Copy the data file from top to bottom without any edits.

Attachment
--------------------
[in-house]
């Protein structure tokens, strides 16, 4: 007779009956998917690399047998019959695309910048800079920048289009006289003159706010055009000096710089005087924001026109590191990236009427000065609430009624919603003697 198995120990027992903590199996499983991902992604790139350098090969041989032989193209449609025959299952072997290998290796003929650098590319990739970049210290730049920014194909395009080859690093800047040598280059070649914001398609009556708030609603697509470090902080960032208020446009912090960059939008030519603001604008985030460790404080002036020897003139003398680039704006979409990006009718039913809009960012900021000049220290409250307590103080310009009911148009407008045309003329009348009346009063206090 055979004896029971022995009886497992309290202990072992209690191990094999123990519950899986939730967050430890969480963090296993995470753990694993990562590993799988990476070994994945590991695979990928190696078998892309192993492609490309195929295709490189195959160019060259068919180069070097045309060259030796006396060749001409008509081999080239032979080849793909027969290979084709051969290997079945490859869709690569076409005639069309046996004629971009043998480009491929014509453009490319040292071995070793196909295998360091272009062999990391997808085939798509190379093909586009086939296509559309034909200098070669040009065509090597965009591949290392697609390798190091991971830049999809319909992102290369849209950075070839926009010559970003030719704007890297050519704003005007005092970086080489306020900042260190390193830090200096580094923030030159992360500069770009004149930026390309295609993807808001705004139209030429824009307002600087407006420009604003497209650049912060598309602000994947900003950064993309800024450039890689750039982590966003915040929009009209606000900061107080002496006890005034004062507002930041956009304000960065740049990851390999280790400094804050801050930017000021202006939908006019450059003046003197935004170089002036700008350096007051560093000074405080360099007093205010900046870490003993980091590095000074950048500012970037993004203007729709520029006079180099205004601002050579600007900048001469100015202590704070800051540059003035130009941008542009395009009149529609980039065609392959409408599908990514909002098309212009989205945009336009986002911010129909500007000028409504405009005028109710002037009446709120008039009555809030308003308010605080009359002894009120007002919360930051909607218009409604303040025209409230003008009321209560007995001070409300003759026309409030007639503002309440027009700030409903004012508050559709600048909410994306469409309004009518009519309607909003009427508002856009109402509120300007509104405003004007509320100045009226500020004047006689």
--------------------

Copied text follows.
[in-house]
């Protein structure tokens, strides 16, 4: 007779009956998917690399047998019959695309910048800079920048289009006289003159706010055009000096710089005087924001026109590191990236009427000065609430009624919603003697 198995120990027992903590199996499983991902992604790139350098090969041989032989193209449609025959299952072997290998290796003929650098590319990739970049210290730049920014194909395009080859690093800047040598280059070649914001398609009556708030609603697509470090902080960032208020446009912090960059939008030519603001604008985030460790404080002036020897003139003398680039704006979409990006009718039913809009960012900021000049220290409250307590103080310009009911148009407008045309003329009348009346009063206090 055979004896029971022995009886497992309290202990072992209690191990094999123990519950899986939730967050430890969480963090296993995470753990694993990562590993799988990476070994994945590991695979990928190696078998892309192993492609490309195929295709490189195959160019060259068919180069070097045309060259030796006396060749001409008509081999080239032979080849793909027969290979084709051969290997079945490859869709690569076409005639069309046996004629971009043998480009491929014509453009490319040292071995070793196909295998360091272009062999990391997808085939798509190379093909586009086939296509559309034909200098070669040009065509090597965009591949290392697609390798190091991971830049999809319909992102290369849209950075070839926009010559970003030719704007890297050519704003005007005092970086080489306020900042260190390193830090200096580094923030030159992360500069770009004149930026390309295609993807808001705004139209030429824009307002600087407006420009604003497209650049912060598309602000994947900003950064993309800024450039890689750039982590966003915040929009009209606000900061107080002496006890005034004062507002930041956009304000960065740049990851390999280790400094804050801050930017000021202006939908006019450059003046003197935004170089002036700008350096007051560093000074405080360099007093205010900046870490003993980091590095000074950048500012970037993004203007729709520029006079180099205004601002050579600007900048001469100015202590704070800051540059003035130009941008542009395009009149529609980039065609392959409408599908990514909002098309212009989205945009336009986002911010129909500007000028409504405009005028109710002037009446709120008039009555809030308003308010605080009359002894009120007002919360930051909607218009409604303040025209409230003008009321209560007995001070409300003759026309409030007639503002309440027009700030409903004012508050559709600048909410994306469409309004009518009519309607909003009427508002856009109402509120300007509104405003004007509320100045009226500020004047006689």